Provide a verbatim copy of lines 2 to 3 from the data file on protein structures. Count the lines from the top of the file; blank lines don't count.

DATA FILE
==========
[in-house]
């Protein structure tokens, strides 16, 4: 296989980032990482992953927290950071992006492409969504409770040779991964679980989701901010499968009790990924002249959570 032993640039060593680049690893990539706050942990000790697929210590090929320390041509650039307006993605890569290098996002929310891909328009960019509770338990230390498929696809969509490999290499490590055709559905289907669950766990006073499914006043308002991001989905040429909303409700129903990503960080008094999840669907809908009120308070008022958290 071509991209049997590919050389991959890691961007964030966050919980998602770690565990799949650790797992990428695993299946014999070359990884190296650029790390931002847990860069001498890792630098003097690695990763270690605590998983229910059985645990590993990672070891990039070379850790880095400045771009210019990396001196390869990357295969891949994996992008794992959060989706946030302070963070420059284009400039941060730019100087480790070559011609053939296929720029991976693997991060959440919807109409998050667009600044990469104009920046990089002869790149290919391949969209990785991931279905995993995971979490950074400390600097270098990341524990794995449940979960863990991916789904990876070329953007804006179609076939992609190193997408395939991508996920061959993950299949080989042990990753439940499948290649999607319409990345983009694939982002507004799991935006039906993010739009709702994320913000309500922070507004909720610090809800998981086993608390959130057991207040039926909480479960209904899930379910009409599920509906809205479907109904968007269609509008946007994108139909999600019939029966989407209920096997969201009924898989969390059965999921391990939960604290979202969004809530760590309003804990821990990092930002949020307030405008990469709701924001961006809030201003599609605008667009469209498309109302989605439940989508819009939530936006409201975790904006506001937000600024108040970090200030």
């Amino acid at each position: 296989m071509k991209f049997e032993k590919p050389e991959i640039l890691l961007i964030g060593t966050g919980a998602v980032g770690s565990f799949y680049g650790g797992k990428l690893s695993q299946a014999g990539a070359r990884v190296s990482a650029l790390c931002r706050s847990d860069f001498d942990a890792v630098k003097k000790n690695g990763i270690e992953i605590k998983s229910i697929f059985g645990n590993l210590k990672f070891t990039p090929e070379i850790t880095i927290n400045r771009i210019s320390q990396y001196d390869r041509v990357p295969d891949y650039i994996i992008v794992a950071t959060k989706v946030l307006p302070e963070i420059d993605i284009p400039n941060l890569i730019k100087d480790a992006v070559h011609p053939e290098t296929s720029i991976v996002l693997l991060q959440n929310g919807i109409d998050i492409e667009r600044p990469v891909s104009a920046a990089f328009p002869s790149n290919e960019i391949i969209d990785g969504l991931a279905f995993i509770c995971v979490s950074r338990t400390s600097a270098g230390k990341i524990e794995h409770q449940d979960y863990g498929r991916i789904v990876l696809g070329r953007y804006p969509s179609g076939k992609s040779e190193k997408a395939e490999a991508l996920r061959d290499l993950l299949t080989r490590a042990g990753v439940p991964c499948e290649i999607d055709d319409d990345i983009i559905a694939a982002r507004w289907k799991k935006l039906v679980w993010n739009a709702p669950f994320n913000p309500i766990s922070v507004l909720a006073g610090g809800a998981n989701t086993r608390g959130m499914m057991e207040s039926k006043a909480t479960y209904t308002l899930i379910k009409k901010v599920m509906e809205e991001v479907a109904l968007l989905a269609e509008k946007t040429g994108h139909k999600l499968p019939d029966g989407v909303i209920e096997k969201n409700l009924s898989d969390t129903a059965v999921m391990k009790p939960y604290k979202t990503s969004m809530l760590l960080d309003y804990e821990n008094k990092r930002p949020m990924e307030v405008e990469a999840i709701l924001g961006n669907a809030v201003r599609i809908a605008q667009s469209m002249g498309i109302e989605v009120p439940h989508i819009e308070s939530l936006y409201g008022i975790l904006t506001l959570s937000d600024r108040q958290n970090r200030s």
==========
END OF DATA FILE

């Protein structure tokens, strides 16, 4: 296989980032990482992953927290950071992006492409969504409770040779991964679980989701901010499968009790990924002249959570 032993640039060593680049690893990539706050942990000790697929210590090929320390041509650039307006993605890569290098996002929310891909328009960019509770338990230390498929696809969509490999290499490590055709559905289907669950766990006073499914006043308002991001989905040429909303409700129903990503960080008094999840669907809908009120308070008022958290 071509991209049997590919050389991959890691961007964030966050919980998602770690565990799949650790797992990428695993299946014999070359990884190296650029790390931002847990860069001498890792630098003097690695990763270690605590998983229910059985645990590993990672070891990039070379850790880095400045771009210019990396001196390869990357295969891949994996992008794992959060989706946030302070963070420059284009400039941060730019100087480790070559011609053939296929720029991976693997991060959440919807109409998050667009600044990469104009920046990089002869790149290919391949969209990785991931279905995993995971979490950074400390600097270098990341524990794995449940979960863990991916789904990876070329953007804006179609076939992609190193997408395939991508996920061959993950299949080989042990990753439940499948290649999607319409990345983009694939982002507004799991935006039906993010739009709702994320913000309500922070507004909720610090809800998981086993608390959130057991207040039926909480479960209904899930379910009409599920509906809205479907109904968007269609509008946007994108139909999600019939029966989407209920096997969201009924898989969390059965999921391990939960604290979202969004809530760590309003804990821990990092930002949020307030405008990469709701924001961006809030201003599609605008667009469209498309109302989605439940989508819009939530936006409201975790904006506001937000600024108040970090200030």
């Amino acid at each position: 296989m071509k991209f049997e032993k590919p050389e991959i640039l890691l961007i964030g060593t966050g919980a998602v980032g770690s565990f799949y680049g650790g797992k990428l690893s695993q299946a014999g990539a070359r990884v190296s990482a650029l790390c931002r706050s847990d860069f001498d942990a890792v630098k003097k000790n690695g990763i270690e992953i605590k998983s229910i697929f059985g645990n590993l210590k990672f070891t990039p090929e070379i850790t880095i927290n400045r771009i210019s320390q990396y001196d390869r041509v990357p295969d891949y650039i994996i992008v794992a950071t959060k989706v946030l307006p302070e963070i420059d993605i284009p400039n941060l890569i730019k100087d480790a992006v070559h011609p053939e290098t296929s720029i991976v996002l693997l991060q959440n929310g919807i109409d998050i492409e667009r600044p990469v891909s104009a920046a990089f328009p002869s790149n290919e960019i391949i969209d990785g969504l991931a279905f995993i509770c995971v979490s950074r338990t400390s600097a270098g230390k990341i524990e794995h409770q449940d979960y863990g498929r991916i789904v990876l696809g070329r953007y804006p969509s179609g076939k992609s040779e190193k997408a395939e490999a991508l996920r061959d290499l993950l299949t080989r490590a042990g990753v439940p991964c499948e290649i999607d055709d319409d990345i983009i559905a694939a982002r507004w289907k799991k935006l039906v679980w993010n739009a709702p669950f994320n913000p309500i766990s922070v507004l909720a006073g610090g809800a998981n989701t086993r608390g959130m499914m057991e207040s039926k006043a909480t479960y209904t308002l899930i379910k009409k901010v599920m509906e809205e991001v479907a109904l968007l989905a269609e509008k946007t040429g994108h139909k999600l499968p019939d029966g989407v909303i209920e096997k969201n409700l009924s898989d969390t129903a059965v999921m391990k009790p939960y604290k979202t990503s969004m809530l760590l960080d309003y804990e821990n008094k990092r930002p949020m990924e307030v405008e990469a999840i709701l924001g961006n669907a809030v201003r599609i809908a605008q667009s469209m002249g498309i109302e989605v009120p439940h989508i819009e308070s939530l936006y409201g008022i975790l904006t506001l959570s937000d600024r108040q958290n970090r200030s």